Cordilleran Section - 113th Annual Meeting - 2017

Paper No. 41-3
Presentation Time: 4:10 PM


RAFFERTY, Kevin C., Geoscience Department, University of Nevada, Las Vegas, 4505 S. Maryland Pkwy, Las Vegas, NV 89154 and BONDE, Joshua W., Las Vegas Natural History Museum, 900 Las Vegas Blvd North, Las Vegas, NV 89101,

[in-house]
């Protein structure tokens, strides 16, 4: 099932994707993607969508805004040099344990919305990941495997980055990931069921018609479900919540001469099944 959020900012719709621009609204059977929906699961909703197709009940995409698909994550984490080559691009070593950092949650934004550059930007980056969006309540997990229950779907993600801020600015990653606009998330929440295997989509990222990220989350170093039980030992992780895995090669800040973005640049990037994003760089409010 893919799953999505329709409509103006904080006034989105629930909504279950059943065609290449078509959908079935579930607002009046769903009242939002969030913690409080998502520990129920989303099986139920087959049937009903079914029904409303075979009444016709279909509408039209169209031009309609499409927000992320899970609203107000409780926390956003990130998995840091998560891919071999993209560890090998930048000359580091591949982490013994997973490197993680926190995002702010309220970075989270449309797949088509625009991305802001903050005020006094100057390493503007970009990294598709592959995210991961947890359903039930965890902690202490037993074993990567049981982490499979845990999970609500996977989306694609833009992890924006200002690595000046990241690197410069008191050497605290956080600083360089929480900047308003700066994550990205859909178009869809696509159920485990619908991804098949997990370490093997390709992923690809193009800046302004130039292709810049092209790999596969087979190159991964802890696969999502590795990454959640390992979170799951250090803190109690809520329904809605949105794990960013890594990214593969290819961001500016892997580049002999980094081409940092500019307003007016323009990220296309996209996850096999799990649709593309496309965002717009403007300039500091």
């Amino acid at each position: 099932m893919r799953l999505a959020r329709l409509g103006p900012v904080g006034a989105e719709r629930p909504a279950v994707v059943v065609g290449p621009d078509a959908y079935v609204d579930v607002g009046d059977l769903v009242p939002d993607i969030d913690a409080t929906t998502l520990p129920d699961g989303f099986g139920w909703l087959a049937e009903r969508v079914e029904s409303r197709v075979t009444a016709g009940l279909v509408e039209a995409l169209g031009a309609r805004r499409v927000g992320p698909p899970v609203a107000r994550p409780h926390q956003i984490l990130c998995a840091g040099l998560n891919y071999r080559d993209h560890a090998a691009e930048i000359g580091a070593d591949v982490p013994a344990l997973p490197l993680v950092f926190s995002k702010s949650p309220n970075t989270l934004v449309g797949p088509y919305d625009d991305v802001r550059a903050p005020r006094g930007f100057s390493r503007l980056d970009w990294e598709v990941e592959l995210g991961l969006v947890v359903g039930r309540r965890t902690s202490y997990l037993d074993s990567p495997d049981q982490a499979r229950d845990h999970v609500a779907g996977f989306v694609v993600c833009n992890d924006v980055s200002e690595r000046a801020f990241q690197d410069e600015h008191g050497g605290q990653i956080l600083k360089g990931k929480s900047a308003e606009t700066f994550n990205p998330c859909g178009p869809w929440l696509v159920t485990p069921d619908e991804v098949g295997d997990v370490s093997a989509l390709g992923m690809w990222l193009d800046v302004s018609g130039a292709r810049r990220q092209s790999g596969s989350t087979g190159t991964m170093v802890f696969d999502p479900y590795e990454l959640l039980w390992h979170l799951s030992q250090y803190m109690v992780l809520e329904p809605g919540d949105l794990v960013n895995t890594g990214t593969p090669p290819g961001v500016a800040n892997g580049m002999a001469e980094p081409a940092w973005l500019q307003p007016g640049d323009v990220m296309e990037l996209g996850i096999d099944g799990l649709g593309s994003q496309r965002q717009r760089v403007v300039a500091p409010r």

A synorogenic sedimentary system preserved in the Sevier hinterland of the North American Cordillera provides a surface proxy for the geotectonic and paleogeographic evolution of the retroarc. This study focuses on the poorly-constrained Lower Cretaceous(?) Newark Canyon Formation (NCF), the only syncontractional unit in the hinterland of the Sevier orogenic belt. Herein, we present new floral biostratigraphic ages, coupled with a detailed lithostratigraphic framework (~200 meters), for exposures of the NCF in the southern Fish Creek Range of east-central Nevada. Within the lowest 60 meters of the section, occurrence of the biostratigraphically sensitive Charophyte species Clavator grovesi grovesi suggests an Upper Berriasian (~140 Ma, and possibly older?) age, which is known from the uppermost Tithonian (latest Jurassic)-lowermost Valanginian of the Swiss Jura, Spain, and southern England, and the Upper Berriasian of the Lakota Formation in the Western Interior Basin of North America. The tectonic, paleogeographic, and stratigraphic implications of these data are three-fold: 1) Deformation in the Central Nevada thrust belt and Eastern Nevada fold belt was ongoing by the earliest Cretaceous, coeval with the Cordilleran magmatic lull and before initiation of thrusting in the Canyon Range and Willard sheets of the western Sevier fold-thrust belt. This interpretation suggests that changes from super-critical to sub-critical taper predicted by lengthening of the orogenic-wedge are not solely responsible for “internal” deformation of the hinterland, and an overall west-to-east propagation along a master decollement is preferred; 2) Topographic elevations and geographic connectivity remained relatively consistent between the hinterland and foreland throughout much of the Early Cretaceous, implying that uplift of the Late Cretaceous “Nevadaplano” post-dated at least one significant phase of upper-crustal shortening/thickening in the hinterland; 3) Regionally, the sub-Cretaceous unconformity may represent far less time (0-15 m.y. vs. 30-40 m.y.) than previously proposed, suggesting that these data have major implications for our understanding of subsidence migration across belts of protracted orogenesis.